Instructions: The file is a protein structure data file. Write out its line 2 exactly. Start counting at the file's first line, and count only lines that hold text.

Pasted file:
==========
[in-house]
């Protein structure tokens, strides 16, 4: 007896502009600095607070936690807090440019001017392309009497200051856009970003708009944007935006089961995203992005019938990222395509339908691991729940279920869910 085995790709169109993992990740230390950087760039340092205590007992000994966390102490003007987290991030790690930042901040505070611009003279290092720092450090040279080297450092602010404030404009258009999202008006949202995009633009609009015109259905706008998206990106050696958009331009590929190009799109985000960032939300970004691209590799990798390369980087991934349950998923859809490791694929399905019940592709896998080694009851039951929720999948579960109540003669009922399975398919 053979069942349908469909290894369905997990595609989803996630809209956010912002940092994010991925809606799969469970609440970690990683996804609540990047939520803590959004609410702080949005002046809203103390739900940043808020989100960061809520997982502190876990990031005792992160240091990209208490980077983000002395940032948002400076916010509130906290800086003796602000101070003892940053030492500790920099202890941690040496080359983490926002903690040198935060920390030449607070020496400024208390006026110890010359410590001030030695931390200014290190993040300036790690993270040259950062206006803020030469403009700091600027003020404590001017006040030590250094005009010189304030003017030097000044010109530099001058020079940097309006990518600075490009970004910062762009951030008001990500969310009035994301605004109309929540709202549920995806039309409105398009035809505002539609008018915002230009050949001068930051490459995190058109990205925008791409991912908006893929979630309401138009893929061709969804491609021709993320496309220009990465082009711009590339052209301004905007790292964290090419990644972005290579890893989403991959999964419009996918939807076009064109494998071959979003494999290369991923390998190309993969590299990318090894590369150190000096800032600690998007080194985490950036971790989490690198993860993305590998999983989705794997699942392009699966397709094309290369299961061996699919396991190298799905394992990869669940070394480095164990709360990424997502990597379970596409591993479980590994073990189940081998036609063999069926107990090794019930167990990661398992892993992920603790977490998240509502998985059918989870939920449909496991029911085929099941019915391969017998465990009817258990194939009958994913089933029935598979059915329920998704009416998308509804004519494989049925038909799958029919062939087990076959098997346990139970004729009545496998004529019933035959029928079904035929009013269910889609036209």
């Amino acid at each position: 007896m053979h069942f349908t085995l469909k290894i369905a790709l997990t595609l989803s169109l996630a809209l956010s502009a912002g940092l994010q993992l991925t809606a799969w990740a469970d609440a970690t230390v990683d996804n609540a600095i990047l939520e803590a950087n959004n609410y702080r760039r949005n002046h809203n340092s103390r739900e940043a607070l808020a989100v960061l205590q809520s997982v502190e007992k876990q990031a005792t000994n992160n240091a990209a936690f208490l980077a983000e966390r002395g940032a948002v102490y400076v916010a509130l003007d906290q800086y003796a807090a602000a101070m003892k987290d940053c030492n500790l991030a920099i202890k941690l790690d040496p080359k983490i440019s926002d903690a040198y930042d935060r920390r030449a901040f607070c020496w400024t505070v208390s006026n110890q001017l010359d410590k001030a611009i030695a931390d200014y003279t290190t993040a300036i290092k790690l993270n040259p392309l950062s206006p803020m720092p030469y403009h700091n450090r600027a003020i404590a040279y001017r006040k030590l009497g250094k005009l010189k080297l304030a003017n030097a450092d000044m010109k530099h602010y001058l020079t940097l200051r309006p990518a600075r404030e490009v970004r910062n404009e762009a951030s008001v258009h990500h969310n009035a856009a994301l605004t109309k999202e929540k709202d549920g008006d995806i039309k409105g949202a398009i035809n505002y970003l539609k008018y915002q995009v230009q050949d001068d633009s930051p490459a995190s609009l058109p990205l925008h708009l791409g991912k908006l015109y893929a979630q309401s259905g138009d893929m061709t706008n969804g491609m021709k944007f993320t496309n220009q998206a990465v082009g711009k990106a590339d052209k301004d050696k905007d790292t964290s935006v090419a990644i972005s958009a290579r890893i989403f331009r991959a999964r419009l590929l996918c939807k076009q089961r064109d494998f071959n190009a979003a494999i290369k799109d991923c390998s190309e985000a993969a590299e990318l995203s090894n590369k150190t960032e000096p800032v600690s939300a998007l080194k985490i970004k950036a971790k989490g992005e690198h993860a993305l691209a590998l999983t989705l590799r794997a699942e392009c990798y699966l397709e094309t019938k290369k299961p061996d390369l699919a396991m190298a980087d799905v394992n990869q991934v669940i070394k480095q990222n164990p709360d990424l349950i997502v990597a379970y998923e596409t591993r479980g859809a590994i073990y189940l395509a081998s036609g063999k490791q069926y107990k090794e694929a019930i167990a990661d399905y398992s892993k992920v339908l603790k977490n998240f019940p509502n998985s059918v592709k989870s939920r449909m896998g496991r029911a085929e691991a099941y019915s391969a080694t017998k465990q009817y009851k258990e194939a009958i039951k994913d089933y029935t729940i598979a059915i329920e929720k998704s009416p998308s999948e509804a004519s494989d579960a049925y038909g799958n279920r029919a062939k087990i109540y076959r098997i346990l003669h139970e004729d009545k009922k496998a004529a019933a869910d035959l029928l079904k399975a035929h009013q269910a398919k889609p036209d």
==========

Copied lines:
């Protein structure tokens, strides 16, 4: 007896502009600095607070936690807090440019001017392309009497200051856009970003708009944007935006089961995203992005019938990222395509339908691991729940279920869910 085995790709169109993992990740230390950087760039340092205590007992000994966390102490003007987290991030790690930042901040505070611009003279290092720092450090040279080297450092602010404030404009258009999202008006949202995009633009609009015109259905706008998206990106050696958009331009590929190009799109985000960032939300970004691209590799990798390369980087991934349950998923859809490791694929399905019940592709896998080694009851039951929720999948579960109540003669009922399975398919 053979069942349908469909290894369905997990595609989803996630809209956010912002940092994010991925809606799969469970609440970690990683996804609540990047939520803590959004609410702080949005002046809203103390739900940043808020989100960061809520997982502190876990990031005792992160240091990209208490980077983000002395940032948002400076916010509130906290800086003796602000101070003892940053030492500790920099202890941690040496080359983490926002903690040198935060920390030449607070020496400024208390006026110890010359410590001030030695931390200014290190993040300036790690993270040259950062206006803020030469403009700091600027003020404590001017006040030590250094005009010189304030003017030097000044010109530099001058020079940097309006990518600075490009970004910062762009951030008001990500969310009035994301605004109309929540709202549920995806039309409105398009035809505002539609008018915002230009050949001068930051490459995190058109990205925008791409991912908006893929979630309401138009893929061709969804491609021709993320496309220009990465082009711009590339052209301004905007790292964290090419990644972005290579890893989403991959999964419009996918939807076009064109494998071959979003494999290369991923390998190309993969590299990318090894590369150190000096800032600690998007080194985490950036971790989490690198993860993305590998999983989705794997699942392009699966397709094309290369299961061996699919396991190298799905394992990869669940070394480095164990709360990424997502990597379970596409591993479980590994073990189940081998036609063999069926107990090794019930167990990661398992892993992920603790977490998240509502998985059918989870939920449909496991029911085929099941019915391969017998465990009817258990194939009958994913089933029935598979059915329920998704009416998308509804004519494989049925038909799958029919062939087990076959098997346990139970004729009545496998004529019933035959029928079904035929009013269910889609036209």